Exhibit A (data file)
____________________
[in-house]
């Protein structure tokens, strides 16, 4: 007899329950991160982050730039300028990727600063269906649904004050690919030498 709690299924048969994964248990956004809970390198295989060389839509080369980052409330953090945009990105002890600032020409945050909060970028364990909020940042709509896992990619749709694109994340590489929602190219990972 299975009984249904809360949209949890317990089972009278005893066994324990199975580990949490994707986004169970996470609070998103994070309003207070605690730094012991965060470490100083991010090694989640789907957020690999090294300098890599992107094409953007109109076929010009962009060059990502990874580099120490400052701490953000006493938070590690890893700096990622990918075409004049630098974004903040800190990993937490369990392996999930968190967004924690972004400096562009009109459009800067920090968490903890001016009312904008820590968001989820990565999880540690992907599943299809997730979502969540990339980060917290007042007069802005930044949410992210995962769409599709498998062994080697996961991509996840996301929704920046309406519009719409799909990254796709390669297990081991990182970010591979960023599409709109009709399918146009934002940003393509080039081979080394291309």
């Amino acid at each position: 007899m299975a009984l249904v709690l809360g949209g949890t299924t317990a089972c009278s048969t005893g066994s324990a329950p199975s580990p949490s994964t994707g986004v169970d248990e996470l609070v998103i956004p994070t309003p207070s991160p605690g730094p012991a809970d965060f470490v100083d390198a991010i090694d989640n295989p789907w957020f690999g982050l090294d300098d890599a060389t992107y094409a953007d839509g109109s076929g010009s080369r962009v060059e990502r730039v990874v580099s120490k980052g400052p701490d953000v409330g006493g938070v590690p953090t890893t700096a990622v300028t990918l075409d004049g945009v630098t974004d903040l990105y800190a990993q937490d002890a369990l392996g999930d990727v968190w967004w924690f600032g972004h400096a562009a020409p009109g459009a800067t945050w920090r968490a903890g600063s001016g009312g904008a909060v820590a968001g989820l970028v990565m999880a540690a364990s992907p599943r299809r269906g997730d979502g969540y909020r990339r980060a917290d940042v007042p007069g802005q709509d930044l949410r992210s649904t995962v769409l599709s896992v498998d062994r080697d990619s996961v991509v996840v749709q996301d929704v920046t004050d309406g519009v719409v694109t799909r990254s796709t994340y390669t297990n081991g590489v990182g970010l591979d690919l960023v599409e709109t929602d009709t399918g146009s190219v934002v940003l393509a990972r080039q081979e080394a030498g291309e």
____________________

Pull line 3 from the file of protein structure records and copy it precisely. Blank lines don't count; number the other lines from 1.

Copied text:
């Amino acid at each position: 007899m299975a009984l249904v709690l809360g949209g949890t299924t317990a089972c009278s048969t005893g066994s324990a329950p199975s580990p949490s994964t994707g986004v169970d248990e996470l609070v998103i956004p994070t309003p207070s991160p605690g730094p012991a809970d965060f470490v100083d390198a991010i090694d989640n295989p789907w957020f690999g982050l090294d300098d890599a060389t992107y094409a953007d839509g109109s076929g010009s080369r962009v060059e990502r730039v990874v580099s120490k980052g400052p701490d953000v409330g006493g938070v590690p953090t890893t700096a990622v300028t990918l075409d004049g945009v630098t974004d903040l990105y800190a990993q937490d002890a369990l392996g999930d990727v968190w967004w924690f600032g972004h400096a562009a020409p009109g459009a800067t945050w920090r968490a903890g600063s001016g009312g904008a909060v820590a968001g989820l970028v990565m999880a540690a364990s992907p599943r299809r269906g997730d979502g969540y909020r990339r980060a917290d940042v007042p007069g802005q709509d930044l949410r992210s649904t995962v769409l599709s896992v498998d062994r080697d990619s996961v991509v996840v749709q996301d929704v920046t004050d309406g519009v719409v694109t799909r990254s796709t994340y390669t297990n081991g590489v990182g970010l591979d690919l960023v599409e709109t929602d009709t399918g146009s190219v934002v940003l393509a990972r080039q081979e080394a030498g291309e």